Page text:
How to stay healthy amid RTO, back-to-school

Personal work and study are in full effect as many Americans return to the office and back to schools this month.

But for many people, the spread of Covid, flu and other infectious diseases means personal health and safety remain the top priority.

The CDC reports that the daily average of new Covid cases in the US is over 65,000. And the total death toll from the virus hit 1 million in May — all while other diseases like monkeypox and polio are resurfacing in different parts of the country.

Preventive measures at the individual level like vaccinations and masks can be a great protection for students and workers this fall, says Eddie Stenehjem, Infectious Disease Specialist at Intermountain Healthcare.

How to stay healthy during back to school, RTO

Get your Covid-19 Vaccine Boosters

Adults and children over the age of five who have already received the primary Covid vaccine series and original booster shots are almost as protected as they can be.

The only additional precautions recommended for this group are:

“I assume that these [omicron-specific boosters and flu shots] can be administered simultaneously,” says Stenehjem.

The CDC approved receiving a Covid-19 vaccine and a flu shot at the same time.

“There is no recommended waiting period between receiving a COVID-19 vaccine and other vaccines,” the agency wrote.

However, it’s important to note that the CDC has not yet recommended getting a flu shot at the same time as a booster shot with an Omicron component, although pharmacies like Walgreens have made it an option.

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Stay up to date on other important vaccinations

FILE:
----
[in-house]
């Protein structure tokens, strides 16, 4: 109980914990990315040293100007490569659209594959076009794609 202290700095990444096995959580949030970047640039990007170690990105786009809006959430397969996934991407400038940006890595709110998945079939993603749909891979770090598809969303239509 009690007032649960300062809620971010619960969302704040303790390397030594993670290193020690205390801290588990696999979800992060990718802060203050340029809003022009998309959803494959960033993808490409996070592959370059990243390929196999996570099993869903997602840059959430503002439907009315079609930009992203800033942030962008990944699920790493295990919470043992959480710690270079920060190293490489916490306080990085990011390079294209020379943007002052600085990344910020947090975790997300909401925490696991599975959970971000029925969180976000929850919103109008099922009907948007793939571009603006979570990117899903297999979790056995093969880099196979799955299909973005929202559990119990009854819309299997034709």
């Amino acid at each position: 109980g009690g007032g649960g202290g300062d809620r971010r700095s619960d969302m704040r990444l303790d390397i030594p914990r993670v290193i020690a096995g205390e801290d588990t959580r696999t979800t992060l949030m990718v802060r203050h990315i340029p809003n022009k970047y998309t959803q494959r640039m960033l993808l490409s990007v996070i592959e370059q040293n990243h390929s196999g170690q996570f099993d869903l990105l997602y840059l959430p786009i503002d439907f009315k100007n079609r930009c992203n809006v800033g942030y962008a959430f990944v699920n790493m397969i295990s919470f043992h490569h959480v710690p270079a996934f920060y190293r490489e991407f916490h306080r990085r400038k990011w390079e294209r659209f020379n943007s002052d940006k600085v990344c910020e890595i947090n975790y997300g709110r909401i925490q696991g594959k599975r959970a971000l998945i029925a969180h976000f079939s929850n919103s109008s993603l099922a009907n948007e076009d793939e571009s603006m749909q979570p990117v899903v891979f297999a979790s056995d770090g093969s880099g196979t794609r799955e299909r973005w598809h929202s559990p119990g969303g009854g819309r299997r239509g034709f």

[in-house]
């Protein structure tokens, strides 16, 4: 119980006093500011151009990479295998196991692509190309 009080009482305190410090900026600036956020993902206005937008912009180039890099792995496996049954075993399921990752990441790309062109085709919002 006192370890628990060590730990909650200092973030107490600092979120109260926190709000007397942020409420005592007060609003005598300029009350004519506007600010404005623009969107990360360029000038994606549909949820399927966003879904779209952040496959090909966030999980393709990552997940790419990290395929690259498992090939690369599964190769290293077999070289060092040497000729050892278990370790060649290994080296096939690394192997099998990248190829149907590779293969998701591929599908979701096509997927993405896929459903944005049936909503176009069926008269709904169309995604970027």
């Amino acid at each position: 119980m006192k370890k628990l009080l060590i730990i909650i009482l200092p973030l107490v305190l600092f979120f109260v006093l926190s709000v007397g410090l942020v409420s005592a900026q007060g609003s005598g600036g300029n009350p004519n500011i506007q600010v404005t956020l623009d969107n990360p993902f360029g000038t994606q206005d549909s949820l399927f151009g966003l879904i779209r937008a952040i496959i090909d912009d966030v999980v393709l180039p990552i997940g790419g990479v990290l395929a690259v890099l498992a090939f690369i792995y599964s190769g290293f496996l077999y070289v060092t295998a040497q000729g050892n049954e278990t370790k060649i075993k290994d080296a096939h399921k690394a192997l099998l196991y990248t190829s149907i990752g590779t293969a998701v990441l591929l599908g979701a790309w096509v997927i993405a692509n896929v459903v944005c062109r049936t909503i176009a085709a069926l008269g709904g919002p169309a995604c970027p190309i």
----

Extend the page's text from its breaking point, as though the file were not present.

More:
“Now is the time to really assess whether you are up to date with all your vaccines, regardless of your age,” Stenehjem says. “Of course, this also includes Covid-19 [and] Influenza, but it also involves preventive health vaccinations that you would normally receive.

Vaccinations that the CDC recommends for adults include: polio, measles, mumps, and rubella (MMR), and tetanus, diphtheria, and whooping cough (Tdap).

Contact your doctor to confirm that you have received your child’s vaccinations and for instructions on next steps for any missing vaccinations.

According to Stenehjem, if their streak is ongoing, parents should continue to get their children vaccinated against polio on the normal schedule.

assess risk

Although it’s an individual decision, Stenehjem recommends a risk assessment – which asks people to consider personal risk, community risk and exposure risk, as well as the steps one can take to mitigate or prevent the spread of a communicable disease .

First, check your community’s case counts for circulating diseases, Stenehjem adds.

Epidemiology is local, and knowing what’s happening around you can better assess your susceptibility to transmission of viruses like Covid, influenza, monkeypox and polio.

“It’s not just about looking at the epidemiology in the United States, but also the epidemiology where you live and based on that your interventions,” says Stenehjem.

Factors to consider when deciding whether or not to mask up in the office include:

  • the amount of face-to-face interaction you expect with your colleagues
  • the likelihood of contracting a virus such as Covid or the flu
  • the likelihood of serious outcomes for you or your family and friends if one of you becomes ill
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Mitigating risk also means staying at home when you are sick, even if you have not specifically tested positive for Covid-19. The aim is to reduce the transmission of all infectious diseases, says Stenehjem.

Although this can be difficult for those without childcare or available sick days, he notes.

Ideally, employers and school administrators should establish work-from-home policies and distance learning options as a preventive measure, Stenehjem says.

He also adds that improved ventilation to filter the air from virus particles in common spaces would also help protect against a virus like Covid-19.

“We should all have an interest in public health and we should all care about the well-being of others,” says Stenehjem.

“This does not only apply to the transmission of Covid-19. This affects the transmission of influenza, cold and the like.”

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